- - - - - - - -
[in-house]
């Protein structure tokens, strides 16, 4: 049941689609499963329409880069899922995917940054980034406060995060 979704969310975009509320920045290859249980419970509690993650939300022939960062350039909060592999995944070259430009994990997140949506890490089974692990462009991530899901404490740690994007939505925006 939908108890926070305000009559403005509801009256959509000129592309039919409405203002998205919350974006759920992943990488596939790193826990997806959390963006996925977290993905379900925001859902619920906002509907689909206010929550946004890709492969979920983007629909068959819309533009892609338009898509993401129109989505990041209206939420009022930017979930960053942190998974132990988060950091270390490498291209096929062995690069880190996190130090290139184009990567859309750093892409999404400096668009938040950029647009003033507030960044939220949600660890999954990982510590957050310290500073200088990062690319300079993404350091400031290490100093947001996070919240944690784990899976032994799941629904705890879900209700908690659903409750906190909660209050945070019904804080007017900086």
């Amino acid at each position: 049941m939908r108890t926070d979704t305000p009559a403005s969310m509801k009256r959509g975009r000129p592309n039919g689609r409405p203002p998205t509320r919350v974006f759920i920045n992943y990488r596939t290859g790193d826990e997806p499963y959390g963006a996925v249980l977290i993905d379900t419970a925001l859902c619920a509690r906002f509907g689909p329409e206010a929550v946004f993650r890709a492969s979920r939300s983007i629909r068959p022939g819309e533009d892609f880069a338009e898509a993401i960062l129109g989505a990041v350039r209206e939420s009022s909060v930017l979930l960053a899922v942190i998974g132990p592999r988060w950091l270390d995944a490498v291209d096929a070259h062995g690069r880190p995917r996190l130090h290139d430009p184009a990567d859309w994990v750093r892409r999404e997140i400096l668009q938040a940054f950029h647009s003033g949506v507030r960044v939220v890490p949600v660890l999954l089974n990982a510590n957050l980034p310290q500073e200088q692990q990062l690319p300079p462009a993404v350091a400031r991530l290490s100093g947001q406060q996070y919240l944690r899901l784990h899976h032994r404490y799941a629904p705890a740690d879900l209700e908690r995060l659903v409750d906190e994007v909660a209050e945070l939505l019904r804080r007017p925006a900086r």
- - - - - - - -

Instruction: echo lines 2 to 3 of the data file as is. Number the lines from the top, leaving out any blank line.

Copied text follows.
């Protein structure tokens, strides 16, 4: 049941689609499963329409880069899922995917940054980034406060995060 979704969310975009509320920045290859249980419970509690993650939300022939960062350039909060592999995944070259430009994990997140949506890490089974692990462009991530899901404490740690994007939505925006 939908108890926070305000009559403005509801009256959509000129592309039919409405203002998205919350974006759920992943990488596939790193826990997806959390963006996925977290993905379900925001859902619920906002509907689909206010929550946004890709492969979920983007629909068959819309533009892609338009898509993401129109989505990041209206939420009022930017979930960053942190998974132990988060950091270390490498291209096929062995690069880190996190130090290139184009990567859309750093892409999404400096668009938040950029647009003033507030960044939220949600660890999954990982510590957050310290500073200088990062690319300079993404350091400031290490100093947001996070919240944690784990899976032994799941629904705890879900209700908690659903409750906190909660209050945070019904804080007017900086």
């Amino acid at each position: 049941m939908r108890t926070d979704t305000p009559a403005s969310m509801k009256r959509g975009r000129p592309n039919g689609r409405p203002p998205t509320r919350v974006f759920i920045n992943y990488r596939t290859g790193d826990e997806p499963y959390g963006a996925v249980l977290i993905d379900t419970a925001l859902c619920a509690r906002f509907g689909p329409e206010a929550v946004f993650r890709a492969s979920r939300s983007i629909r068959p022939g819309e533009d892609f880069a338009e898509a993401i960062l129109g989505a990041v350039r209206e939420s009022s909060v930017l979930l960053a899922v942190i998974g132990p592999r988060w950091l270390d995944a490498v291209d096929a070259h062995g690069r880190p995917r996190l130090h290139d430009p184009a990567d859309w994990v750093r892409r999404e997140i400096l668009q938040a940054f950029h647009s003033g949506v507030r960044v939220v890490p949600v660890l999954l089974n990982a510590n957050l980034p310290q500073e200088q692990q990062l690319p300079p462009a993404v350091a400031r991530l290490s100093g947001q406060q996070y919240l944690r899901l784990h899976h032994r404490y799941a629904p705890a740690d879900l209700e908690r995060l659903v409750d906190e994007v909660a209050e945070l939505l019904r804080r007017p925006a900086r």